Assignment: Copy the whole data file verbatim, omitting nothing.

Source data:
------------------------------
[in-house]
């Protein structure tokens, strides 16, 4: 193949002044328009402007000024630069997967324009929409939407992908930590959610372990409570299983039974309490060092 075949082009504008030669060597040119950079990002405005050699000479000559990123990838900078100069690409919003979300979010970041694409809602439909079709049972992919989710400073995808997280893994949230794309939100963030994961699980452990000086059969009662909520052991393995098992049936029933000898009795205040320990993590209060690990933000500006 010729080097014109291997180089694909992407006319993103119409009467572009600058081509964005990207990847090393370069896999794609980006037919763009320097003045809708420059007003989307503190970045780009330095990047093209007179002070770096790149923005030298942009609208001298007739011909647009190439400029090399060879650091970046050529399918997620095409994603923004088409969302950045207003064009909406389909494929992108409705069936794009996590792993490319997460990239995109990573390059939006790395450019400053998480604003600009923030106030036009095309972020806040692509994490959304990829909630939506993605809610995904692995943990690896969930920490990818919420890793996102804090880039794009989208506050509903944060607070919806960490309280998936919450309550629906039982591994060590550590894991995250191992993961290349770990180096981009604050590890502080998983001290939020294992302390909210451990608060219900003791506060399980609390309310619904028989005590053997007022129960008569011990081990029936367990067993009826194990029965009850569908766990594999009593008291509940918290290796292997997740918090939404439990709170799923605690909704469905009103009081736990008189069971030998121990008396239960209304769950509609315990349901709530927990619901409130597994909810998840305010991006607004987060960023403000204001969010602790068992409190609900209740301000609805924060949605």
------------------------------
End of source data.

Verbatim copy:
[in-house]
């Protein structure tokens, strides 16, 4: 193949002044328009402007000024630069997967324009929409939407992908930590959610372990409570299983039974309490060092 075949082009504008030669060597040119950079990002405005050699000479000559990123990838900078100069690409919003979300979010970041694409809602439909079709049972992919989710400073995808997280893994949230794309939100963030994961699980452990000086059969009662909520052991393995098992049936029933000898009795205040320990993590209060690990933000500006 010729080097014109291997180089694909992407006319993103119409009467572009600058081509964005990207990847090393370069896999794609980006037919763009320097003045809708420059007003989307503190970045780009330095990047093209007179002070770096790149923005030298942009609208001298007739011909647009190439400029090399060879650091970046050529399918997620095409994603923004088409969302950045207003064009909406389909494929992108409705069936794009996590792993490319997460990239995109990573390059939006790395450019400053998480604003600009923030106030036009095309972020806040692509994490959304990829909630939506993605809610995904692995943990690896969930920490990818919420890793996102804090880039794009989208506050509903944060607070919806960490309280998936919450309550629906039982591994060590550590894991995250191992993961290349770990180096981009604050590890502080998983001290939020294992302390909210451990608060219900003791506060399980609390309310619904028989005590053997007022129960008569011990081990029936367990067993009826194990029965009850569908766990594999009593008291509940918290290796292997997740918090939404439990709170799923605690909704469905009103009081736990008189069971030998121990008396239960209304769950509609315990349901709530927990619901409130597994909810998840305010991006607004987060960023403000204001969010602790068992409190609900209740301000609805924060949605």